In a world where many low-risk and unimaginative children’s movies such as “Minions” are churned out constantly, a kids' film that manages to incorporate meaningful lessons and smart humor, to be enjoyed by children and adults alike, is refreshing.
Disney's latest box-office hit, “Zootopia,” is that refreshing film. "Zootopia" takes place in a world of humanized mammals where the largest predator and the smallest prey live together. When Judy Hopps becomes the city of Zootopia’s first rabbit police officer, she realizes that her fellow officers look down at her because she is the smallest animal there. Hopps seizes the opportunity to prove herself as a cop when a mysterious case is brought to the police. With the unlikely help of Nick Wilde, a con-artist fox, Hopps sets out to get to the bottom of the case in order to keep her dream job.
The modern 3D animation style that many Disney films have adopted has never looked better than in “Zootopia.” From the large, detailed shots of the city and its various sections to the action scenes and sight gags involving different animals' sizes, the animation is always beautiful and clean. The characters' facial expressions alone portray more emotion and realism than nearly any other animated film I have seen — considering that the characters are animals, this is an impressive accomplishment.
Equally as impressive as the animation style is the movie's writing. Because of incredibly smart writing, an adult can have just as much fun as a child when watching this film. “Zootopia” has a charming and funny cast of characters that are bound to be the theme of many kids' birthday parties in 2016, but its sly references to pop culture and subtle jokes are sure to keep older viewers laughing as well. Aiding the funny and clever script was the convincing voice acting of Ginnifer Goodwin from “Once Upon a Time” as Hopps and Jason Bateman from “Arrested Development” as Wilde. Bateman and Goodwin pulled off their characters' contrasting personalities wonderfully, making for many memorable scenes of dialogue.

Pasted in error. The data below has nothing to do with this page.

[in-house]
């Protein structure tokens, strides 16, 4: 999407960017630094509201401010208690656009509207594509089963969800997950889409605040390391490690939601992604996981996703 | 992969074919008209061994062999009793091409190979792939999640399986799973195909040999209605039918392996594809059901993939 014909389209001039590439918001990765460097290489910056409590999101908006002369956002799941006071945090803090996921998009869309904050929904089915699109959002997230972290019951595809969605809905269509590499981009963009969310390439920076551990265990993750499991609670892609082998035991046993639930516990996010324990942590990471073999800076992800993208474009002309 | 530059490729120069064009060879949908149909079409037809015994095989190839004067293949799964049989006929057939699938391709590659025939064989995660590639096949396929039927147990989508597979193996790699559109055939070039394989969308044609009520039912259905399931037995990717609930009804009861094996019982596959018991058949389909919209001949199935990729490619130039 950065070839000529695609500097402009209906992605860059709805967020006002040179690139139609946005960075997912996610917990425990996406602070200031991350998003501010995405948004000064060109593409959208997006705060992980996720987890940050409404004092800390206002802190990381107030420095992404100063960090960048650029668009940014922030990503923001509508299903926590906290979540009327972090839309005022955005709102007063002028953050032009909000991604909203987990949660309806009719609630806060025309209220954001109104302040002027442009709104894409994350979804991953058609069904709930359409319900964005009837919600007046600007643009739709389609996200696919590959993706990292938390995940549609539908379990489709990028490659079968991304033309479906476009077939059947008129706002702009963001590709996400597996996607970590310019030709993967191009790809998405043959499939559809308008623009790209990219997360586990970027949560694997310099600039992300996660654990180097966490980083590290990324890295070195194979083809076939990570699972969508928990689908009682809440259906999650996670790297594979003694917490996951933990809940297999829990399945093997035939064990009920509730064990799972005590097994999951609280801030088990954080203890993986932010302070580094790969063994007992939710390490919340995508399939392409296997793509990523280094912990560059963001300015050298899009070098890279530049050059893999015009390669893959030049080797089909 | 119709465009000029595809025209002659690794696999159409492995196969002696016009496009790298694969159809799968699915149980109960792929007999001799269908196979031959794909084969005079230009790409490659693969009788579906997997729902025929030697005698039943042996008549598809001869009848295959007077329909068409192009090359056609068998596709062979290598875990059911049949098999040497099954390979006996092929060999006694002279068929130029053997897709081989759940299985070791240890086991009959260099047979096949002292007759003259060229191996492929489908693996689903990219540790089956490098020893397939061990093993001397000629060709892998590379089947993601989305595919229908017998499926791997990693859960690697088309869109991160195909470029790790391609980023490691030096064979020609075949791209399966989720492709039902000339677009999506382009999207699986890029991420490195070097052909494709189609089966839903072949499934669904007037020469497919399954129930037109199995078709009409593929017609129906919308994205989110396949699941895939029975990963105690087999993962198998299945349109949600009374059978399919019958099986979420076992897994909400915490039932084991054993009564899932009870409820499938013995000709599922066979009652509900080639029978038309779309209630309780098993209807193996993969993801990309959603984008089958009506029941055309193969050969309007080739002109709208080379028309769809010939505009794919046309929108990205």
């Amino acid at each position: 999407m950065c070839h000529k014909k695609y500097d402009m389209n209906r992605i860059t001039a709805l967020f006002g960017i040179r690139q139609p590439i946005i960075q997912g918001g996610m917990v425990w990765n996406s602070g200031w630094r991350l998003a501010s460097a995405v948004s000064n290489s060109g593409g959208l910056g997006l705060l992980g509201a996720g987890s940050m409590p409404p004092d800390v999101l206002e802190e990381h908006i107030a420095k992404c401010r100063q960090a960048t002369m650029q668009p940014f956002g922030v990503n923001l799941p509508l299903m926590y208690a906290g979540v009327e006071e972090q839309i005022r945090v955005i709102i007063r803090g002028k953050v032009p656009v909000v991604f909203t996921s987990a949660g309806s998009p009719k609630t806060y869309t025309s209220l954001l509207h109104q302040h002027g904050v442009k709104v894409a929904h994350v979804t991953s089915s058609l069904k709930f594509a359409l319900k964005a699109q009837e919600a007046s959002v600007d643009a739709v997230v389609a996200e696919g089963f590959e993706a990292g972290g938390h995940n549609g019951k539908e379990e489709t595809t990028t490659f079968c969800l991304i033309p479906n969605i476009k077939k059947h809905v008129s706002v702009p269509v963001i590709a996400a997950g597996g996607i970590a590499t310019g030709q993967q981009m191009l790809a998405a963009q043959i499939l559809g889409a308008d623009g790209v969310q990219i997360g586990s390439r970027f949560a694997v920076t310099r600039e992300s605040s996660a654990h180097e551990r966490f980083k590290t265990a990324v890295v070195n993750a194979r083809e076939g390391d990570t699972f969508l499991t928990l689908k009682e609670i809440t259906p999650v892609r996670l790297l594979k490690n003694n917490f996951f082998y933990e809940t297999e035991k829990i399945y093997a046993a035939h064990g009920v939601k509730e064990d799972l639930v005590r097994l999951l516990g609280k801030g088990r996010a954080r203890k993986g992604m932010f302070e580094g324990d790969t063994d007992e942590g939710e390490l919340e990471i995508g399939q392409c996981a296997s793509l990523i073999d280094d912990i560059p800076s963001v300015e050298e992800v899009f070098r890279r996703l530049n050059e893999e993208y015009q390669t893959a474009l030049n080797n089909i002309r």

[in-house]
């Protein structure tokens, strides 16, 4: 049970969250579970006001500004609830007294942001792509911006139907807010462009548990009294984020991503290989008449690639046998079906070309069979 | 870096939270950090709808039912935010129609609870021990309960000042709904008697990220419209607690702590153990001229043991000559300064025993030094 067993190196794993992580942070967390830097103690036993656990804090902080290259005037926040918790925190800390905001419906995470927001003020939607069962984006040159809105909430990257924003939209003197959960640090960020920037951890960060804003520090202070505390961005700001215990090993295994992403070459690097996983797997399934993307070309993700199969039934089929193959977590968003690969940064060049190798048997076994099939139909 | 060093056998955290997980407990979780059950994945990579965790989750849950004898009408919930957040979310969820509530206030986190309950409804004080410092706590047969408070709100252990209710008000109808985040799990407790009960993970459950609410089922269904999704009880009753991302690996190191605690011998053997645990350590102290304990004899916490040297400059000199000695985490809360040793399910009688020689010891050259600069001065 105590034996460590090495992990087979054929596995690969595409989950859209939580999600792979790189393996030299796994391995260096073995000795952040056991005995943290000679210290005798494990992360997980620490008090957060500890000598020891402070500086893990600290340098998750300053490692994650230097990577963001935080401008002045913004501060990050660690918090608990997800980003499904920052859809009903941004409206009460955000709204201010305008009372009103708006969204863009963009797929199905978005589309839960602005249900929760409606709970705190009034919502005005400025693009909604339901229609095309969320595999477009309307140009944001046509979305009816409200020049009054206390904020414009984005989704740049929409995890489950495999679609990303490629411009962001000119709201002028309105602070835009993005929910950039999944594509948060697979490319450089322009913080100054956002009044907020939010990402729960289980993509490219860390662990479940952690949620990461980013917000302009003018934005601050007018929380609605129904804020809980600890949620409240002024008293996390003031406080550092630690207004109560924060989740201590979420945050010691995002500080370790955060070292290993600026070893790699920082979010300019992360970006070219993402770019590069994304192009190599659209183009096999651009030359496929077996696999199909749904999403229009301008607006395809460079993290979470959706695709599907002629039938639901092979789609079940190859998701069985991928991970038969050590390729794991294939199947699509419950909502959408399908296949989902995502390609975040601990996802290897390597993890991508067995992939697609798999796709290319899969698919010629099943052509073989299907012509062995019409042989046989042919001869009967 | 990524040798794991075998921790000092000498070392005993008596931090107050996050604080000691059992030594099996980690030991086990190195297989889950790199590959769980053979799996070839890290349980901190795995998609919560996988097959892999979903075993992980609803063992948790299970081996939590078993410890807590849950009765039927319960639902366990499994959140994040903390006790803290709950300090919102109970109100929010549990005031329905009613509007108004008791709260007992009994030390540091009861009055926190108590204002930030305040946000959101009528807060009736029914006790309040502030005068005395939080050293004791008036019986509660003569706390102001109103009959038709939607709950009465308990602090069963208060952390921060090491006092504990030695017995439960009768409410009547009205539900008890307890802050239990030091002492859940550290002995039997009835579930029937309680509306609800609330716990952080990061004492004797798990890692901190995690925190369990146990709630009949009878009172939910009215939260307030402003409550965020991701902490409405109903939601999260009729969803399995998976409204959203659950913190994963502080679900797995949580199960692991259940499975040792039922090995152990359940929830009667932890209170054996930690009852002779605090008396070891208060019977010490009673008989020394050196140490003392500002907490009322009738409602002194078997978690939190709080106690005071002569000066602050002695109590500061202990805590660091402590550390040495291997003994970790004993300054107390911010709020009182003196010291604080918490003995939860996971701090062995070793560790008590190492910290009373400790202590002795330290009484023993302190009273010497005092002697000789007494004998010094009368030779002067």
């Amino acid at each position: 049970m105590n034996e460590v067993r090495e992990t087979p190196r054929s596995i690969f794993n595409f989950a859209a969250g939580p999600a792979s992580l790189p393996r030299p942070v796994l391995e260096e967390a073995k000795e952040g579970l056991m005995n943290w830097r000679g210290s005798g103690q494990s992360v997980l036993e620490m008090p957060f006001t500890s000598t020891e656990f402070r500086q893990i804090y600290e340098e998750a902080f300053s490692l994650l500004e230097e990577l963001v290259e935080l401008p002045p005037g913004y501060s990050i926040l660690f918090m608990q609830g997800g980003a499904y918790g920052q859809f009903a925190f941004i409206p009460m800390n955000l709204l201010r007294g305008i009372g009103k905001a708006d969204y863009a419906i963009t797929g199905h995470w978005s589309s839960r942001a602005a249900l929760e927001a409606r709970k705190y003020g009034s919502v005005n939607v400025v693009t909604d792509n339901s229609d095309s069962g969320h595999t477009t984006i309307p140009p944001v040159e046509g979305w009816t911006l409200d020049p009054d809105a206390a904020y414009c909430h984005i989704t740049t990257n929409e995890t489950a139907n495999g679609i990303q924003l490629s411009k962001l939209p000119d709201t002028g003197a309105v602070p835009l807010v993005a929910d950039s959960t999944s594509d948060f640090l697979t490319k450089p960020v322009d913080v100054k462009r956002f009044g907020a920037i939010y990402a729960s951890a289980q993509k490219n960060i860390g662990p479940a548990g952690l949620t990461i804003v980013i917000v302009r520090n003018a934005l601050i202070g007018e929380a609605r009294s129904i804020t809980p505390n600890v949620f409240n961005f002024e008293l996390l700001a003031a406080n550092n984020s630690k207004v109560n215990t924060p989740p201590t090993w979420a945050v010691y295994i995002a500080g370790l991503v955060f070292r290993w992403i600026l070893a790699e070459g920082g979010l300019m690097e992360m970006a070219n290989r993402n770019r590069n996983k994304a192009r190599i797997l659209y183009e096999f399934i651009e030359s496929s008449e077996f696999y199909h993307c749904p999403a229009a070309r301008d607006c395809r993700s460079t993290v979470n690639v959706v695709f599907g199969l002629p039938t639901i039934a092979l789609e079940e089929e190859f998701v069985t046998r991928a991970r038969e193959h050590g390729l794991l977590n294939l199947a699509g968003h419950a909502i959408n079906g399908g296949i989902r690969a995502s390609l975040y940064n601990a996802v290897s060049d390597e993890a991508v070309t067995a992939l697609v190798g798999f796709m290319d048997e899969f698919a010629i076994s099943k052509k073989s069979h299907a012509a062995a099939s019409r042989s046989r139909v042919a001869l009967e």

What stood out the most to me about “Zootopia” is how in touch it is with the reality of today. In this funny world full of talking animals, characters use iPhones, drive cars, deal with noisy neighbors, chase careers and face issues of identity and stereotyping. With this movie, Disney made a statement on today’s society, but did so in a way that doesn’t feel like a lecture. “Zootopia” teaches valuable lessons about modern social issues such as racial profiling and prejudice to children and adults alike and does so in the best possible way — humor.
Children today grow up with technology and the Internet in ways that no other generation has, and they are facing all new social environments. Because of the way it incorporates elements of modern culture, “Zootopia” feels like a Disney movie made for the children of today that will resonate with them in the same way that old Disney classics have for past generations.
In truth, finding something wrong with Disney’s newest offering is difficult. Some might argue that the film laid its message on a little too thick, but I think it was done with remarkable taste and care. I only hope that “Zootopia” is a sign of things to come for animated films as a whole and that we continue to see the same level of style, imagination and heart put into future projects.